Steam Inhalation: A Potential COVID Treatment

Group of Scientists developed a protocol based of repeated steam inhalation cycles aimed at reducing the risk of progression to full blown infection if performed soon after contagion.

  • The emergence of SARS-CoV-2 pandemic has upset health systems around the world and caused immeasurable losses and costs

  • Developed a protocol based of repeated steam inhalation cycles aimed at reducing the risk of progression to full blown infection if performed soon after contagion

  • The protocol has been used in a single-center open label trial on ten infected asymptomatic or pauci-symptomatic health care professionals.

Nearly a year on from when the virus was first detected, Italian researchers at the Biochemistry and Pharmacology Laboratory, Meyer Children's University Hospital, Florence, Italy, have published a study on the efficacy of steam inhalations as another possible treatment to help mitigate SARS-CoV-2 infection. Their study was published in the latest issue of the journal Life Sciences.

Background and objectives of the study

The World Health Organization (WHO) declared the global spread of COVID-19 a pandemic on March 11, 2020. It has been one of the largest public health problems in recent memory. It has overwhelmed healthcare systems in many parts of the world, and its knock-on effects have crippled the global economy. The authors of the study write that before the availability of effective vaccines to prevent infection, or antivirals to treat it, upholding NPIs remain crucial.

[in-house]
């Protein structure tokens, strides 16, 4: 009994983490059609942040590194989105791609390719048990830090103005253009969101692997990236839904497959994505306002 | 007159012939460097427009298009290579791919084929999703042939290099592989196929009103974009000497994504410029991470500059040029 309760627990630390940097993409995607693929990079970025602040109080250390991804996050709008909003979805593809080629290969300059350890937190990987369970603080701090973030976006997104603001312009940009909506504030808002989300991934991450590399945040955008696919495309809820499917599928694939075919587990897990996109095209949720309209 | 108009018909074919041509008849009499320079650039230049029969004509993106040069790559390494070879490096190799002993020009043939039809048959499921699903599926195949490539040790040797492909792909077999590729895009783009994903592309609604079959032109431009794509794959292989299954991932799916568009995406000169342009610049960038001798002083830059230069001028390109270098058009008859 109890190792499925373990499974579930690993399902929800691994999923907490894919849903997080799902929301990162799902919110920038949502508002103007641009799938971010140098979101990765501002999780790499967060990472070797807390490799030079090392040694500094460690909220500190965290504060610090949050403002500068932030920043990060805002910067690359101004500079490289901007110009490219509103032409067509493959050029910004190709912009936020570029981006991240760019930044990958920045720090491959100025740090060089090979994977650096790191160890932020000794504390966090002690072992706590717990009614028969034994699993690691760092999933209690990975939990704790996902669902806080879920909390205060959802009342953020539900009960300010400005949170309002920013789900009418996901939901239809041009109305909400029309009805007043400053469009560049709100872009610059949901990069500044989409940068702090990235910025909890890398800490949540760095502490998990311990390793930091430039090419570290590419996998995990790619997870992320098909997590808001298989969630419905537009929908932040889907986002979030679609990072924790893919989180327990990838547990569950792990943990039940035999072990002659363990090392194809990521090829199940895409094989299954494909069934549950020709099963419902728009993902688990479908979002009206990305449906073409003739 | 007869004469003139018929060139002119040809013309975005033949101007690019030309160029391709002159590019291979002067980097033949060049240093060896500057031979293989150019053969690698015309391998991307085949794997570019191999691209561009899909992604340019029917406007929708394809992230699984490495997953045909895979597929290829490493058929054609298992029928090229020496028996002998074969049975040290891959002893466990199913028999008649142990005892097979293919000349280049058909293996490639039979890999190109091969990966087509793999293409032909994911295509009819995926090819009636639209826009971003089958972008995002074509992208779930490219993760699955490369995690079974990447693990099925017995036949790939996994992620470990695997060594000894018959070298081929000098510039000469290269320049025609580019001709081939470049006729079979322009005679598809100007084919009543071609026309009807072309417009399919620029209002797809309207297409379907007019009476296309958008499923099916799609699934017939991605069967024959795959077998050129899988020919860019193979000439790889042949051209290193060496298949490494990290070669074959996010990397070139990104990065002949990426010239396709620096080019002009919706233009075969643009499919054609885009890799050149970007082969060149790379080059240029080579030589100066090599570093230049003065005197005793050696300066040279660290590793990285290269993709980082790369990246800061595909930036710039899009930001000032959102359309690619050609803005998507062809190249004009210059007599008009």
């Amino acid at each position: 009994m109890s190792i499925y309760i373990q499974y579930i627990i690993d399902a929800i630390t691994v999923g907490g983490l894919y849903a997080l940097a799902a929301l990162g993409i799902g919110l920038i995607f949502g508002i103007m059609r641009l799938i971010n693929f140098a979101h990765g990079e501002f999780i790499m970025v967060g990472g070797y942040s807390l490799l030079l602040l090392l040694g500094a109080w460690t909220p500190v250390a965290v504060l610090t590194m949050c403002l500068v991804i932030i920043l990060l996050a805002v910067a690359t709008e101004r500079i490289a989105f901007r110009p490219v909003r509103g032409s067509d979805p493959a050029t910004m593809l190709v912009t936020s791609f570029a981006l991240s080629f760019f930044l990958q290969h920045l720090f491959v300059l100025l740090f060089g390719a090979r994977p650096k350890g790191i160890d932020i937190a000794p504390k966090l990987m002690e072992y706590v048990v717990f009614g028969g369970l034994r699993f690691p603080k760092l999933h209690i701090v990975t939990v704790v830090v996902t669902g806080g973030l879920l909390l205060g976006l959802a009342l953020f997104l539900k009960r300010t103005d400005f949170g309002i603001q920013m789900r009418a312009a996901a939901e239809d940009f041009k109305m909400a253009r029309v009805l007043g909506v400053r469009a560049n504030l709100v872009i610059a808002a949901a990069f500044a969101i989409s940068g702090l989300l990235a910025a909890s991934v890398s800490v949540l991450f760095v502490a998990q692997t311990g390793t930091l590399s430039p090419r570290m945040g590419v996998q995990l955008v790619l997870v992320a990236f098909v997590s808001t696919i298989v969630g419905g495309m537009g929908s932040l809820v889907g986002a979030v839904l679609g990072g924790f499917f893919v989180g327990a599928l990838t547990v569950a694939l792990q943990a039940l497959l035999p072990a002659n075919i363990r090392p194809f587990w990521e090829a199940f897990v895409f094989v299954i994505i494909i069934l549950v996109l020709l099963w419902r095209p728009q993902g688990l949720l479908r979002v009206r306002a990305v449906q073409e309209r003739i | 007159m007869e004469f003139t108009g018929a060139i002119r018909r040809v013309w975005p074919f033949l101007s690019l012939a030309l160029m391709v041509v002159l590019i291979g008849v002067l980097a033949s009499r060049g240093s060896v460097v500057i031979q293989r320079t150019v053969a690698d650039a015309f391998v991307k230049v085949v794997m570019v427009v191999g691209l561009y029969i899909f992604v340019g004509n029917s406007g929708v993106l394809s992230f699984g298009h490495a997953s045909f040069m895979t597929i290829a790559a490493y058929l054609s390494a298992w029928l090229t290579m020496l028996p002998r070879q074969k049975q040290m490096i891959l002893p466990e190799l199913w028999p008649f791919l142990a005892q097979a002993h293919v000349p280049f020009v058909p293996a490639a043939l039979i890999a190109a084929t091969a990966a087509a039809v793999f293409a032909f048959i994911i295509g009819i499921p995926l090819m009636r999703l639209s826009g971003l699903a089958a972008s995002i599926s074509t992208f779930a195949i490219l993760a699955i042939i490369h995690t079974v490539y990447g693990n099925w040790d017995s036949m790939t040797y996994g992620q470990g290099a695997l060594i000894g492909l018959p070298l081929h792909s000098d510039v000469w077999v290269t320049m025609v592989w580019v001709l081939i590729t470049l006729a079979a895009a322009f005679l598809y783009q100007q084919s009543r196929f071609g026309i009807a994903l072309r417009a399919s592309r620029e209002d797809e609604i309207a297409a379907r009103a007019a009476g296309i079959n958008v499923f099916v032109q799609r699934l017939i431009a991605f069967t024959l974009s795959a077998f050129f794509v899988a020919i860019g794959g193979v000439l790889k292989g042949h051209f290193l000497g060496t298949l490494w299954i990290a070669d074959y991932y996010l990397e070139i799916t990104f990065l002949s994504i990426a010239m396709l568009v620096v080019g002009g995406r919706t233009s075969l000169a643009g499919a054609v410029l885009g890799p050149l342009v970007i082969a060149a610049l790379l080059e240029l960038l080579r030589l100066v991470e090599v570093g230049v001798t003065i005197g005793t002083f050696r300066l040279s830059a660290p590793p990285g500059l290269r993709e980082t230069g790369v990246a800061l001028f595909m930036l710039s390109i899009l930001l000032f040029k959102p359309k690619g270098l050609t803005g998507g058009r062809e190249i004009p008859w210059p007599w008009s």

The virus and the way it infects

SARS-CoV-2 is an RNA virus with a capsid and a peri-capsid envelope, which is crossed by glycoprotein structures. The virus has an external protein structure – namely, its spike proteins – that can bind onto human cells to facilitate viral entry. Most therapeutic agents being developed are being targeted towards these proteins and the process by which they allow the virus to infiltrate the host cell.


Early on in the virus's outbreak, it was found that soapy water could help break down the viral envelope and thus denature it. Researchers added that heat has also been seen to denature the proteins that lead to loss of infectivity of the SARS-CoV that caused the 2002 SARS outbreak. The researchers have shown that heat can also denature the SARS-CoV-2 virion's proteins.

Temperatures of 56 °C for 15 and 30 minutes in liquid environments, respectively, were enough to breakdown SARS-CoV and SARS-CoV-2, the researchers wrote.

Steam inhalation

Steam inhalation cycles are thus considered to be useful in damaging the capsid of the SARS-CoV-2 envelope and prevent infection, write the researchers. They write that the European Pharmacopoeia VI edition has recommended steam inhalations as a procedure to treat respiratory diseases.

Study design

This was a small single-center study, including 10 asymptomatic or paucisymptomatic healthcare professionals (including physicians and pediatric nurses). Paucisymptomatic individuals were those with mild symptoms. All 10 individuals had tested positive for the SARS-CoV-2 via real-time polymerase chain reaction reverse transcription (RT-PCR) tests.